The Last Will and Testament, expressing the final wishes of an individual as far as his or her earthly possessions and funeral arrangements are concerned, is arguably the most important document a person will ever sign.

For most people, having a will drafted is by no means an exercise that is embarked on with excitement and more often than not inspired by the frown on your cardiologist’s face whilst reviewing your EKG results. Jest aside, having a will does give a person some sense of control facing the inevitable and peace of mind that his or her loved ones will be taken care of.

Careful planning, meticulous tax advice, incorporation of practical measures to ease the administration process and to family harmony, your uncanny “draftsmanship”, all contained in the four corners of your client’s last will and testament – now what? Perhaps you have an ironclad risk management policy that requires you to provide your client with a duplicate original will; you maintain an internal will register for easy reference; your client’s will is stored in a fireproof safe and you send annual reminders encouraging review, confirming storage and safekeeping. The reality is, very few practices employ these measures, clients move away and/or change service providers. There is no cross-referencing between service providers, practices close down, wills get misplaced, clients simply forget who drafted their wills and/or where it is stored and so forth. When a will is needed for administration purposes, it is simply overlooked and the estate administered intestate. The point is, wills go missing!

A missing will in effect frustrates the final wishes of the testator/testatrix prejudicing the nominated beneficiaries if they are excluded from intestacy, deprives the nominated executor his or her fee and undermines the principle of freedom of testation. Fortunately there is a countermeasure, the National Will Register that will, combined with proper storage and safekeeping, work against wills being overlooked. The National Will Register was established by the South African Registry of Wills and Testaments (SARWT) and is available at

The aim of the National Will Register is to serve as a central online public record utility where the administrative details of wills and testaments may be obtained once recorded on the system. SARWT offers members of the public and professionals free and open access to the National Will Register, to collaborate as social partners in the public interest initiative.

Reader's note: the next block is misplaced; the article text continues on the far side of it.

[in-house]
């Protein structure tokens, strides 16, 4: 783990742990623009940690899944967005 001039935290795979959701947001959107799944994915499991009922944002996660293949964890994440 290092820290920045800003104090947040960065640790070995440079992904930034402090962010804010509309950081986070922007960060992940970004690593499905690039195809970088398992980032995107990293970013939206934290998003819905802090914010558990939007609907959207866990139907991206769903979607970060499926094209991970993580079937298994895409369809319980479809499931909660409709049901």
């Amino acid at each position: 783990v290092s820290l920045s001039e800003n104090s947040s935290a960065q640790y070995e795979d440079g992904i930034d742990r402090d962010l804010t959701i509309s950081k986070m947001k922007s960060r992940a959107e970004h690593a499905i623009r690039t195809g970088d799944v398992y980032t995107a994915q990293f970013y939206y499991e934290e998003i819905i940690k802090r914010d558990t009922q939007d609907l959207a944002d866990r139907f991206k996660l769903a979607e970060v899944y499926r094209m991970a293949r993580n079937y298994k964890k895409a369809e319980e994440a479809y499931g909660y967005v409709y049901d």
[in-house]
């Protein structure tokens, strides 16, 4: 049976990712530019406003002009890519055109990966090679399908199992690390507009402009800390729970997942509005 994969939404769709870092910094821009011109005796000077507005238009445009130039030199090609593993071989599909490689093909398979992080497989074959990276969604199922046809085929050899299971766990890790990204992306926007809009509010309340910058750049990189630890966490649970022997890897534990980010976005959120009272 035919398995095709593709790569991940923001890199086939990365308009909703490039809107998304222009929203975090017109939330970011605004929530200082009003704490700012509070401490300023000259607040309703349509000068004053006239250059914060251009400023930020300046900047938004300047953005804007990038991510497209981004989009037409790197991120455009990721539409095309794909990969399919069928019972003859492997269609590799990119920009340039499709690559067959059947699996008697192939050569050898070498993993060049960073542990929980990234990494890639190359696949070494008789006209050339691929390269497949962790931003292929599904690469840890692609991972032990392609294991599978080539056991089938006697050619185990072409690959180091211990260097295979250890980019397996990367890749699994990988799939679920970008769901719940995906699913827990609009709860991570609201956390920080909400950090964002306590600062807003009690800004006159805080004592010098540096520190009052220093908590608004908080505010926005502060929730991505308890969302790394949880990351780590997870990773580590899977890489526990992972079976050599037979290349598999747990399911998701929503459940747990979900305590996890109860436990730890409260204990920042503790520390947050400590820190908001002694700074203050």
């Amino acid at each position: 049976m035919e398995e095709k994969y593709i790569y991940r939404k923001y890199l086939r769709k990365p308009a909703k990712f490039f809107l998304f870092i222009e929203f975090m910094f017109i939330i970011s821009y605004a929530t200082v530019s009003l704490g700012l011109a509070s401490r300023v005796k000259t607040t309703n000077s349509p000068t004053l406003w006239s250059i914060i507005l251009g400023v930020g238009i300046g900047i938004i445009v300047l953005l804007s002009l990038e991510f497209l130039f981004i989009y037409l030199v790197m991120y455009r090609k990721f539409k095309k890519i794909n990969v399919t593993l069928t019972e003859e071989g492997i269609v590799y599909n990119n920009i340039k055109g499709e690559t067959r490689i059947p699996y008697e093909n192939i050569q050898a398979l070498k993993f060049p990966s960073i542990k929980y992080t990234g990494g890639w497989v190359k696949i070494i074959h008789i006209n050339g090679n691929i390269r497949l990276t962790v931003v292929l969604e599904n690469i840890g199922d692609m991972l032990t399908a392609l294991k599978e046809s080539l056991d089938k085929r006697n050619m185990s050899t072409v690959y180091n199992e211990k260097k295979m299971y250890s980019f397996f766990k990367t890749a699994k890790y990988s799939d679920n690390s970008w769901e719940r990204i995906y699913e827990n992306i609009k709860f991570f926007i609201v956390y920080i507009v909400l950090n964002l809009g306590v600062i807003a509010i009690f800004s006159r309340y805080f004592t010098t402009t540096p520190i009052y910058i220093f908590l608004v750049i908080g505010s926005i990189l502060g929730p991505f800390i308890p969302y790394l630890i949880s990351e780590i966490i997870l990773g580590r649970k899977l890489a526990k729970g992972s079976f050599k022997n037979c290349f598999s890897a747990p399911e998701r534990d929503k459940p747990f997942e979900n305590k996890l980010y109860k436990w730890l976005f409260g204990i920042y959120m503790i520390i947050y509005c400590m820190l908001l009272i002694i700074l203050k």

Confidentiality is paramount, only the administrative details of a person’s last will and testament, including living will details and organ donor status, can be recorded on the online searchable database. The terms of a will cannot be recorded, we do not accept wills or copies thereof. The system does not provide a browsing function and requires a family name and matching South African Identity number before an individual testator’s details can be accessed. Administrative details entails identification of the testator/testatrix, name and contact details of the executor, execution and location details of the original will and information of the registering organisation if not performed by the testator/testatrix. Amendments and updates can be performed via the edit/update function, a full history of which is available via the search function.

We are sensitive to your proprietary interest in your client base and therefore do not communicate with your clients except for a generic e-mail confirming initial registration and advising them to confirm that the registration details are correct.

The National Will Register in essence operates as a track and trace utility; participation is voluntary; designed as an automated system; offered free of charge to the public and relies on your participation.

Why run the risk to have your clients’ final wishes frustrated? Employ the safeguards offered by the National Will Register as part of your risk managing strategy and provide your clients with peace of mind that their wills, will not be overlooked at the time of their passing.

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